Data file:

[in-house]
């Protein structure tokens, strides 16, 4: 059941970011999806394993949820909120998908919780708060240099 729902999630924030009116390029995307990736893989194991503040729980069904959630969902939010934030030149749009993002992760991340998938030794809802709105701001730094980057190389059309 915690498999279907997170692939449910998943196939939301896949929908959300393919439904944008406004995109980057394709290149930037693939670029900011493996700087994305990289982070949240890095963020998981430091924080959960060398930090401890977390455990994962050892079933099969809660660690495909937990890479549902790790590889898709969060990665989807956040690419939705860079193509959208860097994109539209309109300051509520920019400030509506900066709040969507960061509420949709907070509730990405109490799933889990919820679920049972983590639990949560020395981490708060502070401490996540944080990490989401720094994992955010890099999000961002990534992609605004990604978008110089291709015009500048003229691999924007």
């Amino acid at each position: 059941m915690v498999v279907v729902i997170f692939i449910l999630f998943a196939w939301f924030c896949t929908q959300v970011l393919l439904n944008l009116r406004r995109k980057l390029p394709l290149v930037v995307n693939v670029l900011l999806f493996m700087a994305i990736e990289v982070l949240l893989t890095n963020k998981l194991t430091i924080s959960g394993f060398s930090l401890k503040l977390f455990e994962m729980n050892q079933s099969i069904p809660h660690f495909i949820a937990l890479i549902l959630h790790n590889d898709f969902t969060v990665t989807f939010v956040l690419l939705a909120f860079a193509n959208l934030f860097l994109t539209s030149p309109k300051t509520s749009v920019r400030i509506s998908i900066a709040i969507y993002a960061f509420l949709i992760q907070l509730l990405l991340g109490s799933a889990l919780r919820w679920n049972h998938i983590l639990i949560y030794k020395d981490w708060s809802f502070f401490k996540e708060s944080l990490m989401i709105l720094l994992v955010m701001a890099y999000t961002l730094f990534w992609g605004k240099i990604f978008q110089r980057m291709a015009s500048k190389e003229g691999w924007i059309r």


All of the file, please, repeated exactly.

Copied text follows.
[in-house]
């Protein structure tokens, strides 16, 4: 059941970011999806394993949820909120998908919780708060240099 729902999630924030009116390029995307990736893989194991503040729980069904959630969902939010934030030149749009993002992760991340998938030794809802709105701001730094980057190389059309 915690498999279907997170692939449910998943196939939301896949929908959300393919439904944008406004995109980057394709290149930037693939670029900011493996700087994305990289982070949240890095963020998981430091924080959960060398930090401890977390455990994962050892079933099969809660660690495909937990890479549902790790590889898709969060990665989807956040690419939705860079193509959208860097994109539209309109300051509520920019400030509506900066709040969507960061509420949709907070509730990405109490799933889990919820679920049972983590639990949560020395981490708060502070401490996540944080990490989401720094994992955010890099999000961002990534992609605004990604978008110089291709015009500048003229691999924007």
């Amino acid at each position: 059941m915690v498999v279907v729902i997170f692939i449910l999630f998943a196939w939301f924030c896949t929908q959300v970011l393919l439904n944008l009116r406004r995109k980057l390029p394709l290149v930037v995307n693939v670029l900011l999806f493996m700087a994305i990736e990289v982070l949240l893989t890095n963020k998981l194991t430091i924080s959960g394993f060398s930090l401890k503040l977390f455990e994962m729980n050892q079933s099969i069904p809660h660690f495909i949820a937990l890479i549902l959630h790790n590889d898709f969902t969060v990665t989807f939010v956040l690419l939705a909120f860079a193509n959208l934030f860097l994109t539209s030149p309109k300051t509520s749009v920019r400030i509506s998908i900066a709040i969507y993002a960061f509420l949709i992760q907070l509730l990405l991340g109490s799933a889990l919780r919820w679920n049972h998938i983590l639990i949560y030794k020395d981490w708060s809802f502070f401490k996540e708060s944080l990490m989401i709105l720094l994992v955010m701001a890099y999000t961002l730094f990534w992609g605004k240099i990604f978008q110089r980057m291709a015009s500048k190389e003229g691999w924007i059309r």